Notice that the bill making its way through the House is not a "global warming" bill. It would be impossible to argue that the climate is currently "warming" because for the past decade the earth's climate has actually been cooling. So what was once a global warming bill is now a "climate change" bill. Presumably, this means that the efforts of Messrs. Waxman and Markey are intended to prevent the earth's climate from either warming or cooling, a remarkable feat that has never been accomplished during the 4.5 billion years of the earth's geologic history. I did not realize that the Democratic Congress of the United States possessed such alchemical powers.

In any case, the Waxman-Markey bill does not even pretend to raise money to address climate change. It raises money to spend on income transfer programs that will secure a larger base of Democratic voters. To put it bluntly, it raises money to distribute in return for votes. Now this is something that politicians can understand, even if they cannot understand tax cuts and deregulation.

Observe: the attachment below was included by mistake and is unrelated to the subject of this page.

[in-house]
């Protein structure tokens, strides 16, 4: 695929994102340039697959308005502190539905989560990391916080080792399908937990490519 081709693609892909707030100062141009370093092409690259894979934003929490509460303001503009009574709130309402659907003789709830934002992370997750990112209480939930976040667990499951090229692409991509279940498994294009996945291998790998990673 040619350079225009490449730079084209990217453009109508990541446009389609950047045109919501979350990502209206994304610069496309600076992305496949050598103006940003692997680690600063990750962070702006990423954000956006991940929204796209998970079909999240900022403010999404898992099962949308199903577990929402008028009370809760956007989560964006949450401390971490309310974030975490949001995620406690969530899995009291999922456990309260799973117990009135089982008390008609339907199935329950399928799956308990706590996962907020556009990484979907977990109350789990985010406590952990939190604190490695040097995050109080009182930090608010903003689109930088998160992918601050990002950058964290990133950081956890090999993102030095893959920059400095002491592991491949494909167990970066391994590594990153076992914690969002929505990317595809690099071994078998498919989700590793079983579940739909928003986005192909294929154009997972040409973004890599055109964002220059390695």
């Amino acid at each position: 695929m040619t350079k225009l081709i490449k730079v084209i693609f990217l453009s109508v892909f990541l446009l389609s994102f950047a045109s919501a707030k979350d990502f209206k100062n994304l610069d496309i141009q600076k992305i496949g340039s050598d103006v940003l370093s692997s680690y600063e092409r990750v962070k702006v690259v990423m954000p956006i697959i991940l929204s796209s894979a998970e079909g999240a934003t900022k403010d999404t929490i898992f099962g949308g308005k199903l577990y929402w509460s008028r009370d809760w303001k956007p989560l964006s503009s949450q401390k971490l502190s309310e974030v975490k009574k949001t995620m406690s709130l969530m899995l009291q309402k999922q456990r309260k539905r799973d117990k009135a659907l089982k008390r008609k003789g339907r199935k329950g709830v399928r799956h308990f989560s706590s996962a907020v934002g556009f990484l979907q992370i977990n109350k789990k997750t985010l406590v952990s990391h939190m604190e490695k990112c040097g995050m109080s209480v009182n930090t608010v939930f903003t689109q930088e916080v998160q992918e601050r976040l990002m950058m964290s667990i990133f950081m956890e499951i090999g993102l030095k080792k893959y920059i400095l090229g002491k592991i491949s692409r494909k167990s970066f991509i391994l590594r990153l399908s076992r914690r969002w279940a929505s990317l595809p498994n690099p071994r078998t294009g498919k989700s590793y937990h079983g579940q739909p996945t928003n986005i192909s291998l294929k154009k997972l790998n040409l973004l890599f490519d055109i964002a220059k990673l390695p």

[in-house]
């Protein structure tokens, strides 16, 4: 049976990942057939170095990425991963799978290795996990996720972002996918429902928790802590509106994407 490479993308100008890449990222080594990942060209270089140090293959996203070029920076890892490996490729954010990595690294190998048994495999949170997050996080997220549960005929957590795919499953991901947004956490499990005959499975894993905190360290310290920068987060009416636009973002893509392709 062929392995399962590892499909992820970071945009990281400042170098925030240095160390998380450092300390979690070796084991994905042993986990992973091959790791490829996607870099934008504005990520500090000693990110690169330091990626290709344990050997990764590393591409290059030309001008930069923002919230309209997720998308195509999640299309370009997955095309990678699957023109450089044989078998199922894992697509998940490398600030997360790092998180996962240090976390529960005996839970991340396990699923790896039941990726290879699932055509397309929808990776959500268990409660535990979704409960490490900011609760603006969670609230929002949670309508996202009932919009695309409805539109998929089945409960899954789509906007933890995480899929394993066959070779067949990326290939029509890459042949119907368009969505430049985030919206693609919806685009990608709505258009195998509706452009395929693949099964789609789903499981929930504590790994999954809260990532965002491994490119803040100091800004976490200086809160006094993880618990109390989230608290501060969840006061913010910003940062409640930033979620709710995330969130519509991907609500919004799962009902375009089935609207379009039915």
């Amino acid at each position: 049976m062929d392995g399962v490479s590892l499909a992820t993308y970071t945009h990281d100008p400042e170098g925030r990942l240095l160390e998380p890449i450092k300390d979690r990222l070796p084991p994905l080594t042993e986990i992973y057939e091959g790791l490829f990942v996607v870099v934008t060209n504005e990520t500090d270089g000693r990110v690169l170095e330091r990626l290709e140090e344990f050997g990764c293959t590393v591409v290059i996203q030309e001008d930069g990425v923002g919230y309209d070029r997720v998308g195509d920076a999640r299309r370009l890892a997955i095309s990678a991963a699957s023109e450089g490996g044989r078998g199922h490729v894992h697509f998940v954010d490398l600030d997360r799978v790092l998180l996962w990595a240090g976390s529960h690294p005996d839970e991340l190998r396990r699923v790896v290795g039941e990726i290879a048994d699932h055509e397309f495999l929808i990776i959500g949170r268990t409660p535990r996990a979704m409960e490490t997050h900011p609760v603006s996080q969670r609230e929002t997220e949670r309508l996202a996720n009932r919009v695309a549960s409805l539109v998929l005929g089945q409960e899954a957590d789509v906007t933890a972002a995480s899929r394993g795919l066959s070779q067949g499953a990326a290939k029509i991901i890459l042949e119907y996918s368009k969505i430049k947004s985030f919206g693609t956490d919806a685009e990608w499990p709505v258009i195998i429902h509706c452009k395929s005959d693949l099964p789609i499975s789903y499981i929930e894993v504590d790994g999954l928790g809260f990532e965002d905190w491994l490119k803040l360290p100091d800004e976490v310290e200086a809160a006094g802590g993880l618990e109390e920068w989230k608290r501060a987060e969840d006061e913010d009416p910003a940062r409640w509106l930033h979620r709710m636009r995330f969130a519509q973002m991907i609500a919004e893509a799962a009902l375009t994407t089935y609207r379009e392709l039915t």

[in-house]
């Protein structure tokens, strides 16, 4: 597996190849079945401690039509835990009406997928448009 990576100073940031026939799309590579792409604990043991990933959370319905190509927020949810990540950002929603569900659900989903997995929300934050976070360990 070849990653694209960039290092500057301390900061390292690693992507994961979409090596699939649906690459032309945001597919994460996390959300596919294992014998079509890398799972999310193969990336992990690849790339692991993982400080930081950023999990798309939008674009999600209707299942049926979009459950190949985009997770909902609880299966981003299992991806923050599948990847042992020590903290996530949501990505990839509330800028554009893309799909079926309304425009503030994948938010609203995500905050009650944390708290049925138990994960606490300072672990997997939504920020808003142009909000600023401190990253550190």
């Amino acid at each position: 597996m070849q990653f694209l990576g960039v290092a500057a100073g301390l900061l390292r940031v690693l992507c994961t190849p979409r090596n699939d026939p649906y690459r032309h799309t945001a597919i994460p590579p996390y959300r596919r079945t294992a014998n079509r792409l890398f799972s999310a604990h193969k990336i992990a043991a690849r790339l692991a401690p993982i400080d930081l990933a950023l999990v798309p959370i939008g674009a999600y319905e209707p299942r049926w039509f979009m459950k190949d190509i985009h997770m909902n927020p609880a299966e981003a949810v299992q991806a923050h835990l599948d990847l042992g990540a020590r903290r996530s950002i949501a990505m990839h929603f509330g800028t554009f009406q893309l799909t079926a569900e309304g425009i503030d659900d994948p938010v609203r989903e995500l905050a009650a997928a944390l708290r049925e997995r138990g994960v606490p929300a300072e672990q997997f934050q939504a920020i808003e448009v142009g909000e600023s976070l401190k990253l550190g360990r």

But what if the House were to reject the Waxman-Markey bill? American corporations would be spared $846 billion in new taxes, and the American people would be spared paying for these taxes in the form of higher prices on energy and on everything manufactured, serviced, or transported. That $846 billion would then remain in the hands of the private economy where it could be used to create jobs.

How many jobs would $846 billion create? $846 billion over ten years is $84.6 billion per year. (I'm doing the hard math in case our Treasury Secretary, who had some difficulty figuring his taxes, has troubling following along.) $84.6 billion just happens to be $84,600 times one million, or $42,300 times two million. $42,300 is a figure that is remarkably close to the national wage plus benefit package (wages alone averaged $36,764 in 2002, according to the Bureau of Labor Statistics). So by simply not spending $846 billion on a climate change bill (a bill intended to either warm or cool the atmosphere -- Congress doesn't seem to know which), we might enable the free market to actually create two million jobs.